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    Sunday, October 02, 2022

    Old Saybrook fights release of police exit interview

    Old Saybrook― Police Chief Michael Spera is suing the state Freedom of Information Commission to prevent negative comments about him from going public.

    An Aug. 9 appeal lodged in New Britain Superior Court by Spera and the Old Saybrook Police Department asks a judge to reverse a Freedom of Information Commission decision that required the chief to hand over a copy of an exit interview to the officer who wrote it.

    That person is former Old Saybrook police officer Justin Hanna, who resigned from Spera’s department in March of 2021. Two months later, he filed a formal request with Spera for a copy of his own personnel file and written exit interview.

    Hanna this week said the exit interview contains a lot of the reasons he left the department for East Lyme, where he’s been working since he left Old Saybrook. He described the document as a rare written record of problems that are typically “negotiated away” behind closed doors through union grievances or contract enhancements.

    “No one usually ever finds out about some of the issues that happen there,” he said. “Because of that, I put a lot of specific examples in the exit interview.”

    He said one of the reasons he requested a copy was to ensure it hadn’t been “altered, redacted or modified in any way.”

    The case comes amid allegations from some former officers that there’s more turnover in the Old Saybrook police department compared to other law enforcement agencies.

    Hanna said Spera fulfilled most of his request for personnel documents – except for the exit interview. It took the chief two months from the initial request to respond that the document was exempt from disclosure. That’s when Hanna made an official complaint to the Freedom of Information Commission about Spera’s refusal to release the document.

    Neither Spera nor his attorney, Patrick McHale of the Hartford-based Kainen, Escalera & McHale, returned calls for comment.

    McHale in a separate motion asked the judge to order a stay preventing the release of the exit interview while the case is pending.

    Spera and the police department allege the comments and opinions in the exit interview, if they get out, could be “potentially embarrassing and humiliating” to Spera on a personal and professional level.

    The appeal points to the draft decision written by the Freedom of Information Commission’s presiding staff attorney for the case, who conducted a private review of the exit interview.

    The hearing officer, C. Zack Hyde, in the draft decision raised the possibility that “some of the information contained in the in camera records may be harmful to the chief’s reputation and that of the respondent police department itself.”

    But he said harm to a person’s reputation doesn’t play into the legal standard judges use to decide if something invades someone’s privacy or not.

    The final decision approved by the commission removed any reference to Hyde’s characterization of the exit interview as something that may be harmful to the reputation of the chief and the department.

    Freedom of Information Commission spokesman Tom Hennick said the agency is in the process of assigning a staff attorney to litigate the case. The commission now becomes the primary defender of the case, not Hanna.

    “We made the decision, so we would defend it,” Hennick said.

    ‘Defamatory and otherwise harmful’

    One of the exemptions to the state Freedom of Information Act allows public officials and agencies to refuse to release personnel and medical files that constitute an invasion of personal privacy.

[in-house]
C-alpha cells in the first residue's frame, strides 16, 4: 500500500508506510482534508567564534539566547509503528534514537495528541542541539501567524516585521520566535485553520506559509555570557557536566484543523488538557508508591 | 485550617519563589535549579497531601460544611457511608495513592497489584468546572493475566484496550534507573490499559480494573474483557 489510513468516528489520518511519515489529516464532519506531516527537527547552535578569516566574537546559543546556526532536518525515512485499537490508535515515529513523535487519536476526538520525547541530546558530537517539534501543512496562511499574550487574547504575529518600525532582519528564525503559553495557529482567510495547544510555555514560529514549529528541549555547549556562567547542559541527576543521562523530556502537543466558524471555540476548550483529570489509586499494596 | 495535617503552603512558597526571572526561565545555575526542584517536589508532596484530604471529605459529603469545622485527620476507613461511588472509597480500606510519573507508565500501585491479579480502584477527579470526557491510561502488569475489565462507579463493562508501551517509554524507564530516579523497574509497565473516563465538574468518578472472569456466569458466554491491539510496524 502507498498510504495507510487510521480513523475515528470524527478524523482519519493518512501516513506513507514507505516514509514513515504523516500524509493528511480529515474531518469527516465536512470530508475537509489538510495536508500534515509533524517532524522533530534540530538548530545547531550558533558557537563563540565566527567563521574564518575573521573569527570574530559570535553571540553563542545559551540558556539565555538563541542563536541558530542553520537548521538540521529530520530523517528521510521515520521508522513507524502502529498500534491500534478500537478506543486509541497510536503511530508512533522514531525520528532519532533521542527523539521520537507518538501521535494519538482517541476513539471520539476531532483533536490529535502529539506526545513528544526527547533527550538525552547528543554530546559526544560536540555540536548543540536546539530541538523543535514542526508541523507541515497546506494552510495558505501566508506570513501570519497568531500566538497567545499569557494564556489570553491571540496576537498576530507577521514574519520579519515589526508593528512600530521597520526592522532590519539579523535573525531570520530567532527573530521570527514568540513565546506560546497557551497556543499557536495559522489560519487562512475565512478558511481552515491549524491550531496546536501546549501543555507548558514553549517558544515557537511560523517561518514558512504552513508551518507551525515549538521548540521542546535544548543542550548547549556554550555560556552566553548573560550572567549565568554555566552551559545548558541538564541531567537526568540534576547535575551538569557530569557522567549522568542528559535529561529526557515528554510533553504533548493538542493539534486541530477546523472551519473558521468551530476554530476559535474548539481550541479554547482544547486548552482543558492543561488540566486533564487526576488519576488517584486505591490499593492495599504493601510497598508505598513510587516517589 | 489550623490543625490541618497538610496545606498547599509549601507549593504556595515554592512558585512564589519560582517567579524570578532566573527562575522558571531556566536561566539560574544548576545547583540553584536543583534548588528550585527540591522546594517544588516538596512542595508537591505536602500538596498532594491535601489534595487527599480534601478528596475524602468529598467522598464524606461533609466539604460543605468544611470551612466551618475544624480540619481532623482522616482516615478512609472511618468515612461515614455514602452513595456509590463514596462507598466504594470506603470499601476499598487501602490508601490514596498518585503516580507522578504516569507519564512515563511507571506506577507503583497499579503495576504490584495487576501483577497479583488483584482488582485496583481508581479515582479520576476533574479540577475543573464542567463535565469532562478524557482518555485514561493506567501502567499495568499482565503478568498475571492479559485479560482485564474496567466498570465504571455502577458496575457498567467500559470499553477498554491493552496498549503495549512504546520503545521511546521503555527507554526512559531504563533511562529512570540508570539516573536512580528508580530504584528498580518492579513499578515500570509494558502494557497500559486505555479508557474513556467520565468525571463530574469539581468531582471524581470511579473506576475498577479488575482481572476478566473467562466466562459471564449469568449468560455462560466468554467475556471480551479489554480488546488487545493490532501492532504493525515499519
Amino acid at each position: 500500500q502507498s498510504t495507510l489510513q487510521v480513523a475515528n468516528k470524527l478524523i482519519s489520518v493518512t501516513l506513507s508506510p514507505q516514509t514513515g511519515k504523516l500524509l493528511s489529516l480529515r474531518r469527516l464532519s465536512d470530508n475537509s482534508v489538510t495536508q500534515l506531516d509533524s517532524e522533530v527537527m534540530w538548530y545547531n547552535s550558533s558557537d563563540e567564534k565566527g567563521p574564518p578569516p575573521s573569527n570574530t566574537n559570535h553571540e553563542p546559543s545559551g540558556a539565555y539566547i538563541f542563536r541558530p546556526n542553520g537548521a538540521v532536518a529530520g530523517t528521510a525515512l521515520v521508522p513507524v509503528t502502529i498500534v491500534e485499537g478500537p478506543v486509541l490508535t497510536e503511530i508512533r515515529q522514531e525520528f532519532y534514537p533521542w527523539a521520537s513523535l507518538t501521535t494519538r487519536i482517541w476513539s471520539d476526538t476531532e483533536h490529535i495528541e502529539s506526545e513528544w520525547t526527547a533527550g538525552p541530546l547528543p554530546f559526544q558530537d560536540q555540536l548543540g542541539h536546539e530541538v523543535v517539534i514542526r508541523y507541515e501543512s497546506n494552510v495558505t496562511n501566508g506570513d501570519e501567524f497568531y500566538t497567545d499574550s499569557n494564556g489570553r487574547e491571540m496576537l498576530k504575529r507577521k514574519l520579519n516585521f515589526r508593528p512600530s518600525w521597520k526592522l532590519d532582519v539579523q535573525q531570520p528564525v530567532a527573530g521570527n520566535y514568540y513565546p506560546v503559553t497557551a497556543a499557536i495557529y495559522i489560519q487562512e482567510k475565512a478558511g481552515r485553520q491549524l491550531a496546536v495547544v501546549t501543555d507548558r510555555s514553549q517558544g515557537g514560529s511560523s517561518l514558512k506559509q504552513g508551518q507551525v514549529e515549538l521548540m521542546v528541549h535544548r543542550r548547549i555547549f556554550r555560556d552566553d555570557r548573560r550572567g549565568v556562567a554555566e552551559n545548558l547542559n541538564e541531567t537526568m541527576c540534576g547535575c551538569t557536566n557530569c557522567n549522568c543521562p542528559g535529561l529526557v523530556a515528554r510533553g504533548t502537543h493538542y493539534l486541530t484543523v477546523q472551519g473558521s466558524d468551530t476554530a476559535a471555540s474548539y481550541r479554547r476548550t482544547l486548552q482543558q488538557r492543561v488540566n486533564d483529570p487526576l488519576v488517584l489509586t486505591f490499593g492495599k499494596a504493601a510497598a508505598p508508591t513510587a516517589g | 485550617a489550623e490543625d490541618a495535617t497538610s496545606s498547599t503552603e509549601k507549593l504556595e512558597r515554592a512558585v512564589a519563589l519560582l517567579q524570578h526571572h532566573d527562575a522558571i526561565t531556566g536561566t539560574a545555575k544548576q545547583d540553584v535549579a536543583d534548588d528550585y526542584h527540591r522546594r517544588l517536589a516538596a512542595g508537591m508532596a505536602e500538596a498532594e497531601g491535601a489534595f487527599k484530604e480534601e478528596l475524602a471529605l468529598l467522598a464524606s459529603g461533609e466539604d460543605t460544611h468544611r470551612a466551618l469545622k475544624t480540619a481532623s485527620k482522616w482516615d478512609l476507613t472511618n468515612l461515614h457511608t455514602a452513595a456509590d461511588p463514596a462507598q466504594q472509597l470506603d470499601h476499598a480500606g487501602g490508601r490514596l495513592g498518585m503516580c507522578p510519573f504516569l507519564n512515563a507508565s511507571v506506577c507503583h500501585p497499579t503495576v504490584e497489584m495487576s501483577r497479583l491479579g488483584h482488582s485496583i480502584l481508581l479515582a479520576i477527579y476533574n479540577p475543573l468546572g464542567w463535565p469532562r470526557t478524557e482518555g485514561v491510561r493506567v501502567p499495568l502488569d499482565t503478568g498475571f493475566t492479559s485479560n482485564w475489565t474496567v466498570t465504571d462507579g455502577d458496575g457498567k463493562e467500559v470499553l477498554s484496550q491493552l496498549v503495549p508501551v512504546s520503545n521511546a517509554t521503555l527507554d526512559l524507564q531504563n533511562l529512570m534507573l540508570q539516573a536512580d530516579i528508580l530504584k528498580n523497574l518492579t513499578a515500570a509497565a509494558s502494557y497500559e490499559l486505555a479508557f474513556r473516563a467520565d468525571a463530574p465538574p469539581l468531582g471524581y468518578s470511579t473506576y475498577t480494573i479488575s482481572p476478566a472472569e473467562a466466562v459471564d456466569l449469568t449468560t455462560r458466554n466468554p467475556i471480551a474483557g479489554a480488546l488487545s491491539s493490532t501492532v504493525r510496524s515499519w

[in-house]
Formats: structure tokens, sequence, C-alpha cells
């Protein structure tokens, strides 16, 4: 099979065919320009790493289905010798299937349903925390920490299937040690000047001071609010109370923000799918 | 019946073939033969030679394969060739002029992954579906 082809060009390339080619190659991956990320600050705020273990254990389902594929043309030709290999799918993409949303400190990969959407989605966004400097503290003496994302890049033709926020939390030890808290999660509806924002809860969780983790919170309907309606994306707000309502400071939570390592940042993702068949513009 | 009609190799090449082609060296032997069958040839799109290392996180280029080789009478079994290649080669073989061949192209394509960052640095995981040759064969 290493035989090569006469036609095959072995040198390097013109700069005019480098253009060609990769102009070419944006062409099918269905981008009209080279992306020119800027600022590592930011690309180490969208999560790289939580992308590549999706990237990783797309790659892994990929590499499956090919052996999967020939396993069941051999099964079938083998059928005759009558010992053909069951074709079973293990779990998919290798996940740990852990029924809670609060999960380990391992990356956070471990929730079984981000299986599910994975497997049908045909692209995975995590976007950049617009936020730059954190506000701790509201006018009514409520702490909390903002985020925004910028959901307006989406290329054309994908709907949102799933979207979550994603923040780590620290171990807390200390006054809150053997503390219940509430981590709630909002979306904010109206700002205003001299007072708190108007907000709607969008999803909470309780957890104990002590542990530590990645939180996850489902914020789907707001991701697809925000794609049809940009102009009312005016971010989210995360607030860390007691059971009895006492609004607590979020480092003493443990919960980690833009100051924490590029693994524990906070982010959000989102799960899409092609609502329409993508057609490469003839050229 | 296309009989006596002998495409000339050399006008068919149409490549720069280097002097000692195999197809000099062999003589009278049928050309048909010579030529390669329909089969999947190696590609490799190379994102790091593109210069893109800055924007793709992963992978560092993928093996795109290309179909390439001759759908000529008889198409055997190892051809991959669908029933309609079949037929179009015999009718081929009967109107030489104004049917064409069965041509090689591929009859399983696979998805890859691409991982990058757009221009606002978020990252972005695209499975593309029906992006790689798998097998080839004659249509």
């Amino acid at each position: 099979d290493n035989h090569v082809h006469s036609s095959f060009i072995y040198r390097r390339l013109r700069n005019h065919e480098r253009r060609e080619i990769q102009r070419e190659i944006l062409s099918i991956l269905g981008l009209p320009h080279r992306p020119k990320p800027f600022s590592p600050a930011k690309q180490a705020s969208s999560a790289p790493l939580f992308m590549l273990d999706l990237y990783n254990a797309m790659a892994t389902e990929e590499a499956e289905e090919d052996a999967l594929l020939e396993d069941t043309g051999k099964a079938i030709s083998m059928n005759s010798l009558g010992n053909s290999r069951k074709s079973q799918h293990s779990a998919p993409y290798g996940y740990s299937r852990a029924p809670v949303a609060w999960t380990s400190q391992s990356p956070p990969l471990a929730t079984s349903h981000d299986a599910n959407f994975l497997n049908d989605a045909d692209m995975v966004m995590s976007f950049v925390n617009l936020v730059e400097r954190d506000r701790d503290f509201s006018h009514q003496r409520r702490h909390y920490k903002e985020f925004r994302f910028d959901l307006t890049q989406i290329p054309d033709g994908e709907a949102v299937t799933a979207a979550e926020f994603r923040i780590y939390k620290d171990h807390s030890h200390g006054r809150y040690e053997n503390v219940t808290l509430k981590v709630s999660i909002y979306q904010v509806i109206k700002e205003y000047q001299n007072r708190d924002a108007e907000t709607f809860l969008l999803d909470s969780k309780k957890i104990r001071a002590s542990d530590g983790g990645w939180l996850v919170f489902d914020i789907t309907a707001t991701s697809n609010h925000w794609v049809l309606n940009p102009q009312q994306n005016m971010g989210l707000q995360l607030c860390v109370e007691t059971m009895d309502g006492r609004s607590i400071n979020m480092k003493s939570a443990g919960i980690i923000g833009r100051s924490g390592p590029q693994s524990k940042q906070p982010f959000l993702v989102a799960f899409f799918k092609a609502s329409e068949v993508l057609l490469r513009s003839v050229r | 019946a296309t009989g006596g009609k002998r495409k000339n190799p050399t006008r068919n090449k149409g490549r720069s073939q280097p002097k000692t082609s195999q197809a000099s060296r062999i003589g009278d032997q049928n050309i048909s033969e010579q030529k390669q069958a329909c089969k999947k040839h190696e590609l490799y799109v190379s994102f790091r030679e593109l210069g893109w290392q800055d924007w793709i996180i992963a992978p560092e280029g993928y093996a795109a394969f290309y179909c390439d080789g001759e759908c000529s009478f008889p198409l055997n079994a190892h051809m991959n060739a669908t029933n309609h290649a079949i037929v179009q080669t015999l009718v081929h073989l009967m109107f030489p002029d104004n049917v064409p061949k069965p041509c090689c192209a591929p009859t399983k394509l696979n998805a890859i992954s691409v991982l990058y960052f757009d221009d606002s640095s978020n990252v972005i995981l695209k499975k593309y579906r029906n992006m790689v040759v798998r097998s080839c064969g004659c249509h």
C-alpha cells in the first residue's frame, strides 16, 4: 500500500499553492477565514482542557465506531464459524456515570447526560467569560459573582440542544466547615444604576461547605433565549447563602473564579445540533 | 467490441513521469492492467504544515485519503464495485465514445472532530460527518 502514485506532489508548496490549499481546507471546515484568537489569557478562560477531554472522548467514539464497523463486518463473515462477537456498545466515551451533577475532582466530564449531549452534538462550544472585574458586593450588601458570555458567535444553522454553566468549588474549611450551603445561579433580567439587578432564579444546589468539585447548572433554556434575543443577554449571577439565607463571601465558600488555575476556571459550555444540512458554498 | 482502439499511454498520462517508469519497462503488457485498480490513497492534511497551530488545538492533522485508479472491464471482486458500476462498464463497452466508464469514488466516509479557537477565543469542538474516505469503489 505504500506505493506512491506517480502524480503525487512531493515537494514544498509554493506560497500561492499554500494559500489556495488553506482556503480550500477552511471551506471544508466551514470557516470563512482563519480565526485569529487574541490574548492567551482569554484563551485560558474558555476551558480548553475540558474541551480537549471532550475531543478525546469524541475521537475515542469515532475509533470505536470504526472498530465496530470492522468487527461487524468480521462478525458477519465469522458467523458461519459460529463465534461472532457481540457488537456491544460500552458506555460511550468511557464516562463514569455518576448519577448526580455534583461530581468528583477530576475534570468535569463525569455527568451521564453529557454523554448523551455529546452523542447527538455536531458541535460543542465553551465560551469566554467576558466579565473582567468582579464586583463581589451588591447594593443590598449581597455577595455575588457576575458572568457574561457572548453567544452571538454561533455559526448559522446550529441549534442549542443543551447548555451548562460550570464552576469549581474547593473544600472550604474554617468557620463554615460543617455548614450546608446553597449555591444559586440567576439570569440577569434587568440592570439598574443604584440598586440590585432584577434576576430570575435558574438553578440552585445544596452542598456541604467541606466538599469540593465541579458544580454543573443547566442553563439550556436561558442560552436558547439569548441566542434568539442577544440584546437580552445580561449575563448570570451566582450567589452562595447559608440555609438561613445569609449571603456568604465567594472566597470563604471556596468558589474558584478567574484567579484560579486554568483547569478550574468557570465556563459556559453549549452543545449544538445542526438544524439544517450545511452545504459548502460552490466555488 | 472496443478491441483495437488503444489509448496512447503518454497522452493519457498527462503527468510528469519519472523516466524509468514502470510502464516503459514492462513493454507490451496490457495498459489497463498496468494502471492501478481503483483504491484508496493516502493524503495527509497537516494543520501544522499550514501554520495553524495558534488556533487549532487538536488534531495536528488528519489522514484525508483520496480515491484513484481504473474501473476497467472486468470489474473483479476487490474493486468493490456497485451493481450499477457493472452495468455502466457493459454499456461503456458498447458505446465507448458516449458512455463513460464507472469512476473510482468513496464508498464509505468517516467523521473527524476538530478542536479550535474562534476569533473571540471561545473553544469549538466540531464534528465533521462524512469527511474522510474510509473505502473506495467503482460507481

McHale argued in the May hearing that disclosing the exit interview would be defamatory and otherwise harmful to Spera’s reputation.

    Hyde’s final decision was upheld by the commission in July. Hyde based his draft decision on an almost 30-year-old precedent, known as the Perkins test, that puts forth a two-part test for determining whether a request for personnel records constitutes an invasion of privacy.

    In order to withhold personnel documents, the test requires a public employee to show that the information is not a matter of public concern and that a reasonable person would be highly offended by its release.

    Hyde in his report said the exit interview – which Hanna acknowledged during the hearing contained negative comments and opinions – related to the chief’s official duties and responsibilities and therefore was a matter of legitimate public concern.

    In the memorandum outlining the need for a stay, McHale wrote that an exit interview is for gathering feedback on jobs, getting constructive suggestions for improvement of the department, and sharing views on supervisors, workload, and benefits.

    “Mr. Hanna used the exit interview as an opportunity to express his opinions, make defamatory statements, and attempt to discredit Chief Spera,” the document said.

    The plaintiffs also argued the exit interview isn’t a matter of public concern because it was discussed by the Police Commission in accordance with a Freedom of Information exception that allows agencies to meet behind closed doors when discussing employee performance.

    Hyde quoted from the Perkins case when he noted people have “a right to know not only who their public employees are, but also when their public employees are and are not performing their duties.”

    Hanna reiterated that Spera’s fight now is against the Freedom of Information Commission instead of against him.

    “I think it’s kind of alarming that he’s spending the taxpayers’ money to battle the state of Connecticut on something that was not really a contested issue at the hearing,” he said. “But if the taxpayers are okay with it, have at it, I guess.”


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